Making A Cigar Box Guitar

senior black meetWell we did it! Over the past day and a half Max and I made a pair of cigar box guitars. After my blog posts on Paul McCartney’s one, let alone the Mike Snowden Shuffle Ace from a couple of days ago, I figured it was about time! From the start the idea was to make these out prototypes for a “proper” build further down the track, but happy to say that even as they are they are pretty impressive for our first take on making a cigar box guitar!

Rather than take you through the build step-by-step (let’s face it, there are a million sites out there that do that), here’s a quick rundown on what we did. First off, instead of hunting around for cigar boxes we made our own. The box size is 30cm x 22cm x 5cm, nothing special, just some plywood with 20mm thick pine ends (that we still covered with the ply to keep them looking uniform). The necks are one piece of 40mmx18mm blackbutt (an Australian hardwood) with a slab of similar-sized meranti as the fretboard, and we decided on using a 24” scale length. Gluing the fretboard to the neck and leaving it overnight to dry properly in the only reason we didn’t knock these over in a day. The nut is a piece of threaded rod sitting in a “dremmelled” channel, as is the bridge (larger diameter rod) except it sits in an offcut of the meranti. For a tailpiece we used some basic decorative hinges.
The pickup is a basic piezo transducer from Jaycar wired direct to a mono jack, and the tuners are cheap Chinese ones that came as a 3+3 set for A$18.99! Finally we strung it up in open G (G, D, G) using the A, D and G strings from a set of medium light guitar strings)
All up I spent about $60 on materials, made two CBGs and have lots of stuff left over for making more.
Lessons? Here’s a few things we learnt in no particular order!!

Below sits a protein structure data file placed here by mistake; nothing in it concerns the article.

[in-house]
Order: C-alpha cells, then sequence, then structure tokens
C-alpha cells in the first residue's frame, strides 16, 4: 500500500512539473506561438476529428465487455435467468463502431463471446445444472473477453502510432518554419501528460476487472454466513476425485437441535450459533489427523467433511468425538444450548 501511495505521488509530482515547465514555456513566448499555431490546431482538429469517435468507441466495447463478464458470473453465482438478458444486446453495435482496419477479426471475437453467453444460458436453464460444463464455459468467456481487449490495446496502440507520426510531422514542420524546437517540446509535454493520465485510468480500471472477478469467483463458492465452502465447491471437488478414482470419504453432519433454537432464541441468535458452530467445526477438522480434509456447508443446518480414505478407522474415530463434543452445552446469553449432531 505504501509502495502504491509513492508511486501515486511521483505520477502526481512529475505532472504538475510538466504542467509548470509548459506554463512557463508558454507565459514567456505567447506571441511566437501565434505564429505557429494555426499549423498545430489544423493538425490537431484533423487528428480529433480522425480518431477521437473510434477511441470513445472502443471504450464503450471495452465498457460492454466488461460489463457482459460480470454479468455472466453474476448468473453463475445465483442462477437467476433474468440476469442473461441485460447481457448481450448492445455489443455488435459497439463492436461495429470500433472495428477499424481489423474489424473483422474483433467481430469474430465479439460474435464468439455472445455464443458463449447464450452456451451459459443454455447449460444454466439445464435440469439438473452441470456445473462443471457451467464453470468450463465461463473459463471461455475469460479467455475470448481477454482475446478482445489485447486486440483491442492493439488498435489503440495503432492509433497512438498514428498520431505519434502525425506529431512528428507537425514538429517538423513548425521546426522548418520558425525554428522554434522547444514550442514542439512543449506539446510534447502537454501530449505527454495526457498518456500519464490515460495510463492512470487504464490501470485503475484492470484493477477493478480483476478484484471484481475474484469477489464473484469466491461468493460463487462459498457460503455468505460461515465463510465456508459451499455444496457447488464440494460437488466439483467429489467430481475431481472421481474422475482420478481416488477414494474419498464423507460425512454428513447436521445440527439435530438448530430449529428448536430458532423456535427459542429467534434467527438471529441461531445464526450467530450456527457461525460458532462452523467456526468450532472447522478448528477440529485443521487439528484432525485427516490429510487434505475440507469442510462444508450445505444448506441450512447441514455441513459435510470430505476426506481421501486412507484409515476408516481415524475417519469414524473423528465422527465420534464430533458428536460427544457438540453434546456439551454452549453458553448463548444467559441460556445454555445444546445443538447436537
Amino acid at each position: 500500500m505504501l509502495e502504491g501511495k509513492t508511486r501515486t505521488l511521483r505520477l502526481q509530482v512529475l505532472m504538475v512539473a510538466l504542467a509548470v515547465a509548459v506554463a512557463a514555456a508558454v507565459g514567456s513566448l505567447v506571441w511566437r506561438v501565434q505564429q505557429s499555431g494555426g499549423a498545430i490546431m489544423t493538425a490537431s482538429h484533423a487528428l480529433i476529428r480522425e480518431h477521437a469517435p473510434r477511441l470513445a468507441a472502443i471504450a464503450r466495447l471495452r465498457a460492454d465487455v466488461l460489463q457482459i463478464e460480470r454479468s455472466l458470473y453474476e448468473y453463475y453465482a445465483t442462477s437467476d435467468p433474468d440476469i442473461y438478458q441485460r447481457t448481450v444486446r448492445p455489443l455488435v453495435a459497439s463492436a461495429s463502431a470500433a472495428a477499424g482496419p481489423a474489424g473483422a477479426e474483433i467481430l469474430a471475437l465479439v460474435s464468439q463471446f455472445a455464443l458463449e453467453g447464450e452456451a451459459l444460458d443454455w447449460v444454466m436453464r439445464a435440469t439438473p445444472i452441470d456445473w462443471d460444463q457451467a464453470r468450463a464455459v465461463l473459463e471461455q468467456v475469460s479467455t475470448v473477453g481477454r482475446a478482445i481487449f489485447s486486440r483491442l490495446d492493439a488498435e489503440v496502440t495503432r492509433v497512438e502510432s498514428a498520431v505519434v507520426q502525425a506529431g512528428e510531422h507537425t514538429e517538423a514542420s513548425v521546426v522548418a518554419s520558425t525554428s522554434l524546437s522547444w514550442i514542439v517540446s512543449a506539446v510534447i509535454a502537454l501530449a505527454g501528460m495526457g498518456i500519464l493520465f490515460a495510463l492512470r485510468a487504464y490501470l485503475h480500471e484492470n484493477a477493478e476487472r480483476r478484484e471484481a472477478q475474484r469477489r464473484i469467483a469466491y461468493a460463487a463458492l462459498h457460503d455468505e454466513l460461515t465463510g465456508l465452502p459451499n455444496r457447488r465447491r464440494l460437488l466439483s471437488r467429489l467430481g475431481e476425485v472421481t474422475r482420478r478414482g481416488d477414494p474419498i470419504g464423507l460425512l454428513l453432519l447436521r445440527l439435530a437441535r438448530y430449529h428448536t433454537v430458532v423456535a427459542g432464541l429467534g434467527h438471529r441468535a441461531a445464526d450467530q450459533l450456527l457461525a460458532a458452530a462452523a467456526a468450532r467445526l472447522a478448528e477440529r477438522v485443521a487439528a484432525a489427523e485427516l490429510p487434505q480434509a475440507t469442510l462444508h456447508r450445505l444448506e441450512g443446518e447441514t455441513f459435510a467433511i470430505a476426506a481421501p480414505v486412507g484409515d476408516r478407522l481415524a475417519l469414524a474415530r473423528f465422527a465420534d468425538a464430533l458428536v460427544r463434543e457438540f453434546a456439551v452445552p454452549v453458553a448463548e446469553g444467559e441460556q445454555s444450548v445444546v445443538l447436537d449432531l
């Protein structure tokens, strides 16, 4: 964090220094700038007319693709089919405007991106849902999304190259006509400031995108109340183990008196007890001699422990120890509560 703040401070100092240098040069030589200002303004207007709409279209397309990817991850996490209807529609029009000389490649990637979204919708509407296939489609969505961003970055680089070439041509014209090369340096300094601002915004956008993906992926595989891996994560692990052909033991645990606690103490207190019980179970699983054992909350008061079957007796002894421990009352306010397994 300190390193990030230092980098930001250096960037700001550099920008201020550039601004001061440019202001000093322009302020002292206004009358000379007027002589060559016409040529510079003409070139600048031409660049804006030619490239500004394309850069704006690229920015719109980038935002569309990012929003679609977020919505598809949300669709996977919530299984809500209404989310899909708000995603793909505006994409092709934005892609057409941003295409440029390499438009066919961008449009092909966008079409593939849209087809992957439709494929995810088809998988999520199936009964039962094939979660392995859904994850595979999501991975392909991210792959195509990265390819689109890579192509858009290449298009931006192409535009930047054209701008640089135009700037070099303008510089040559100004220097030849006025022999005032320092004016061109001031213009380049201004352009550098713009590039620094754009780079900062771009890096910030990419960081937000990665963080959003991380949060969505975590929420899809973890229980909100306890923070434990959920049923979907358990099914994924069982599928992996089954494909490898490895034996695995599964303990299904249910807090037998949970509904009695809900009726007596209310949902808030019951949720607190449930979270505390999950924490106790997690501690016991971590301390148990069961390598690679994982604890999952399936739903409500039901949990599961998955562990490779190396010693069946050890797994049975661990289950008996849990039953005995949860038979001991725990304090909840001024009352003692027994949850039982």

1. When you buy the hinges for the tailpieces make sure that the holes are small enough to hold the ball end of a string in place.
2. While the action isn’t really an issue on ours given they are purely for slide use, it is probably a little high. We’ve already made the nut channel deeper and reduced the height of the bridge and it already feels better.
3. I’m not personally a fan of CBGs where the tailend of the neck pokes out of the box as a place to secure the strings. We went with the hinge idea but I’m not convinced. I feel like there must be something better for the job.
4. We are still playing around with the piezo position – the sucker is picking up everything, even conversation! Not sure how to sort this out, but at least when plugged in and a bit of distortion added it sounds good.  We are yet to screw the lids down so we can experiment a bit more.
5. We quite like the larger box size – it seems to work well in proportion to the neck. That said, I am now intrigued to do one with a real cigar box (that will no doubt be smaller).
6. On the pickup front, we are also going to install a lipstick pickup in these ones – if only to compare the difference between it and the piezo. And two input jacks will be very rock!

Making a Cigar Box Guitar - Boxes

The basic boxes

Making a Cigar Box Guitar - neck

Seating the neck

Making a Cigar Box Guitar - nut and bridge

The bridge and the nut

Making a Cigar Box Guitar - complete

The (roughly) finished item!

UPDATE!
So what did happen next? Well I’ve finally finished making some more interesting CBGs myself. You might want to check them out to get some ideas.
Three-string custom box guitar
Four-string custom box guitar
Two-string bass custom box guitar

 

 

3 Comments on “Making A Cigar Box Guitar

  1. Pingback: Original Song: Blackwing Blues - The Cavan Project

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